This is Ben’s story; it’s written by Ben, and we’re grateful to him for sharing his past pains and on-going struggle. Ben talks about drugs, cutting, and boderline personality disorder.
My drug use and self-injury were interconnected. But the drug use was a different way of achieving the same goal which was to not feel the internal hurt anymore. To me, drugs proved a better and longer fix for the same problem.
Drugs offered me escape – when you are in that moment or that state of mind you need an escape from the pain, and the hurt you are suffering; I think it’s only in the last few years that I actually fully understand that it was a version of self-medicating and self-harm. At the time I just wanted to escape from the world and in all honesty wanted that to be a permanent thing.
I guess the other side of it is wanting to be part of something; wanting to have friends and that was the upside of all the drug use, rather than hurting myself I would take massive amounts of narcotics and suddenly I was the life and soul of the party, people wanted me to be there (at least I thought), be at the things they were going to, and even though people would take the piss out of me, and put me down, and in a way bully me, I never even took any notice of it. I just wanted to be someone different, not me, someone people liked no matter the reason.
Not everyone things of drug-use as self-harm, I would agree with them in some way because you don’t consider the effects it can have.
I certainly didn’t think it was self-harm, I just did it to escape. Now I can see the effect it has had on me and continues to have on me; I became addicted to drugs, and I cannot ever see a time where it doesn’t creep into my thoughts and I have to fight those demons to not go back down that path. Honestly it would be so easy to just give in to those demons as it just means a day, a week, a month, a year without the thoughts and anything’s better than them. But I keep fighting. I think drug taking can be self-harm when the intention is to cope – to avoid the feelings you have to avoid.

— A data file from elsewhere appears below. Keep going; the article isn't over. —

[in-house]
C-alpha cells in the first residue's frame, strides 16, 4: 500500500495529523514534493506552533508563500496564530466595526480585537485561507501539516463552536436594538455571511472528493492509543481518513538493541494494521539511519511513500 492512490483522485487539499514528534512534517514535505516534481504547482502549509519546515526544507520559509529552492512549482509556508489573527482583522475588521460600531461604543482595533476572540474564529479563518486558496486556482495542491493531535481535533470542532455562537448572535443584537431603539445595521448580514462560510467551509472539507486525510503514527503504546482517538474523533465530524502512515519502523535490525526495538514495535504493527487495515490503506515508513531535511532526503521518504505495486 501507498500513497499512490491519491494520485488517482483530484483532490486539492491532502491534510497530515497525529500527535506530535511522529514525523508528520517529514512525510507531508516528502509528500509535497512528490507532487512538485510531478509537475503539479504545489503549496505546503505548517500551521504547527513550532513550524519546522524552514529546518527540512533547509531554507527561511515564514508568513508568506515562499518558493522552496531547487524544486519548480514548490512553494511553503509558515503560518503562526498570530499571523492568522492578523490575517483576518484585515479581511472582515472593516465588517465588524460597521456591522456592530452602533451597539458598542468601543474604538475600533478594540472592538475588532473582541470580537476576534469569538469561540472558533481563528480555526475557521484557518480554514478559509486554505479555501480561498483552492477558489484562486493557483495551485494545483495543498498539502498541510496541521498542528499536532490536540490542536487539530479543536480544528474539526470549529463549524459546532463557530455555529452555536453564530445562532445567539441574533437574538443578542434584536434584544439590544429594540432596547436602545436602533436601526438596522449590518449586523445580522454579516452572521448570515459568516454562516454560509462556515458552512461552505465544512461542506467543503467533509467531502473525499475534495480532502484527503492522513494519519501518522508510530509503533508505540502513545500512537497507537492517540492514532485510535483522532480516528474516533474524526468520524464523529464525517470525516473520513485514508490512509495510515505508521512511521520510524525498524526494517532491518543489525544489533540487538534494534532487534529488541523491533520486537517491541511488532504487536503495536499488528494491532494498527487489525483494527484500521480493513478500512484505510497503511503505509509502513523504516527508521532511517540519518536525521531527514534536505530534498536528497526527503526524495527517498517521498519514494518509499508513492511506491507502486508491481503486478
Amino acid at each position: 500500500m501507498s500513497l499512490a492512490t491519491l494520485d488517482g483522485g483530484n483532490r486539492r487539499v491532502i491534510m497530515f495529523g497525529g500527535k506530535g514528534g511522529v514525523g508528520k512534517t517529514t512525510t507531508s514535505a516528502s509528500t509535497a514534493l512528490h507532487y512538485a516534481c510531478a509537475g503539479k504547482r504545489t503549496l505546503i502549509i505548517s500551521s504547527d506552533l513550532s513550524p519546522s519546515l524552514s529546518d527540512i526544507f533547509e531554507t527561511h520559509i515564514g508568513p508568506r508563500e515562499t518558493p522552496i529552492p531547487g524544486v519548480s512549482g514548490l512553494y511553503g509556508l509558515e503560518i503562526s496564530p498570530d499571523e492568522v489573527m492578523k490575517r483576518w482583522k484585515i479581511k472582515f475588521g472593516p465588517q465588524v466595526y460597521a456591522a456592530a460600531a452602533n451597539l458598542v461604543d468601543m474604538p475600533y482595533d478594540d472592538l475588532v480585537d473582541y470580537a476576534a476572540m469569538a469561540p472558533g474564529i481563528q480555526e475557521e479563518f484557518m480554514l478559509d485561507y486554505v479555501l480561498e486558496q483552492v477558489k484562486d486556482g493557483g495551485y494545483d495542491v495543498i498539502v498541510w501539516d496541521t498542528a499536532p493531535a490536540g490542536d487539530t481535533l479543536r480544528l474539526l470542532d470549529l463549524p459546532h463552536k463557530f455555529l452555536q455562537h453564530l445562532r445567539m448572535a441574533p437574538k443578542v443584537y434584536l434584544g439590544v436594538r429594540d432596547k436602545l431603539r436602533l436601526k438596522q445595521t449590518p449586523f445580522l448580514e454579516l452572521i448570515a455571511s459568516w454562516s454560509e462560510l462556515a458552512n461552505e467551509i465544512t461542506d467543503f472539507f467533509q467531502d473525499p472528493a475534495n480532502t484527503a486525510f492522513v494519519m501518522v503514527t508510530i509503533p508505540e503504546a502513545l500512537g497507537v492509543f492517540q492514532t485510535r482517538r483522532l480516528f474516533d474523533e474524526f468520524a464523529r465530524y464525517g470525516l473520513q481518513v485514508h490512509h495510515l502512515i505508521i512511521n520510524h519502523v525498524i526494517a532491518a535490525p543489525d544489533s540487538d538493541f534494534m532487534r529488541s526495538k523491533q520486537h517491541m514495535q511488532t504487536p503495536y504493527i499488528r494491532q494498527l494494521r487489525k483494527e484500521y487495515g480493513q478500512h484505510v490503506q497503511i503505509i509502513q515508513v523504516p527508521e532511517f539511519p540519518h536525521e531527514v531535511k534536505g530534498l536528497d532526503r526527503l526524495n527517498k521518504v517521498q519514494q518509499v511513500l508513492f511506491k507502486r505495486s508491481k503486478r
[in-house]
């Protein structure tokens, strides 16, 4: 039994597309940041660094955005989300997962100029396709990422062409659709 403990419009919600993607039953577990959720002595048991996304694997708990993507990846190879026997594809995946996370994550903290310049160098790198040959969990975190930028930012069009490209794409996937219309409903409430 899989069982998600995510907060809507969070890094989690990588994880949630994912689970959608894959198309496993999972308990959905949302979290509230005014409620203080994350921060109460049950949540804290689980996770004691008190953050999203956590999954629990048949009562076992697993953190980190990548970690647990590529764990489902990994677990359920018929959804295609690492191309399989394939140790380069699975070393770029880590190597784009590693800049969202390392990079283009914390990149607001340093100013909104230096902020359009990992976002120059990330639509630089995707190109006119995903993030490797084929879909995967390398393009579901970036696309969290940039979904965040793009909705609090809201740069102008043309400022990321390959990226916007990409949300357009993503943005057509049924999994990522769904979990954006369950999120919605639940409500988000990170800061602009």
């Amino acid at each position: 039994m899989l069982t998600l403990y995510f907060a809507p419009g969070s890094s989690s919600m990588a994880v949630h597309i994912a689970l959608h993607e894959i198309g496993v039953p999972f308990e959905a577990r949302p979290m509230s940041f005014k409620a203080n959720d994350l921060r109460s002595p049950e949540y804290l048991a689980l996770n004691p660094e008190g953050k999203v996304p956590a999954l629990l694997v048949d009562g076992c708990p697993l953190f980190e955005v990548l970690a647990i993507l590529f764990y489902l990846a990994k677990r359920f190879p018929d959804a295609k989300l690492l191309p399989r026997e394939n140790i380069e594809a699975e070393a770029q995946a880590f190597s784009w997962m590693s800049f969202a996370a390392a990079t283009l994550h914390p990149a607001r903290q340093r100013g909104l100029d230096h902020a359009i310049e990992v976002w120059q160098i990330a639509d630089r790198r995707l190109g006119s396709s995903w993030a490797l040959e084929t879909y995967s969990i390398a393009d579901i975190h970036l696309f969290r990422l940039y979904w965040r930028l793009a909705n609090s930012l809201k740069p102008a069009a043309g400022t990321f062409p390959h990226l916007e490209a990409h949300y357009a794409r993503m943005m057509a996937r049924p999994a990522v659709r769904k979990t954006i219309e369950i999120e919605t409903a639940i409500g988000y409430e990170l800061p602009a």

I don’t fully think I have fully dealt with my drug use; when it comes up in therapy sessions it still brings me to tears, and brings everything back to the front of my brain, so I think all I actually did was suppress the addiction.
The only way I can say I dealt with it, is by dropping everyone I ever associated with when I was taking drugs, which of course meant I lost a lot of people, but when you say it out loud, that really shouldn’t have been the case, I mean if they were truly friends, they would have stayed and respected my choices. I guess the context of drug use is more important than the individual relationships… The only support and biggest influence I had for quitting drugs was (and luckily still is) my wife. No matter how much shit I put her through she stuck around, and in all honesty I think she saved my life when it came to the drugs.
Getting off drugs didn’t take away the urge to self-injure. I gave up the hard stuff when I was 20 I think? But not 100% certain; I gave up smoking cannabis in about 2006. And the weird thing was I had stopped self-injuring (mostly) about the same time, but that reared its ugly head again in 2014 in a big way. That was when my folks moved away and the abandonment issues I now know are a huge part of suffering from borderline personality disorder struck and I fell down a very dark hole. (I was finally diagnosed with BPD in 2014 I think.)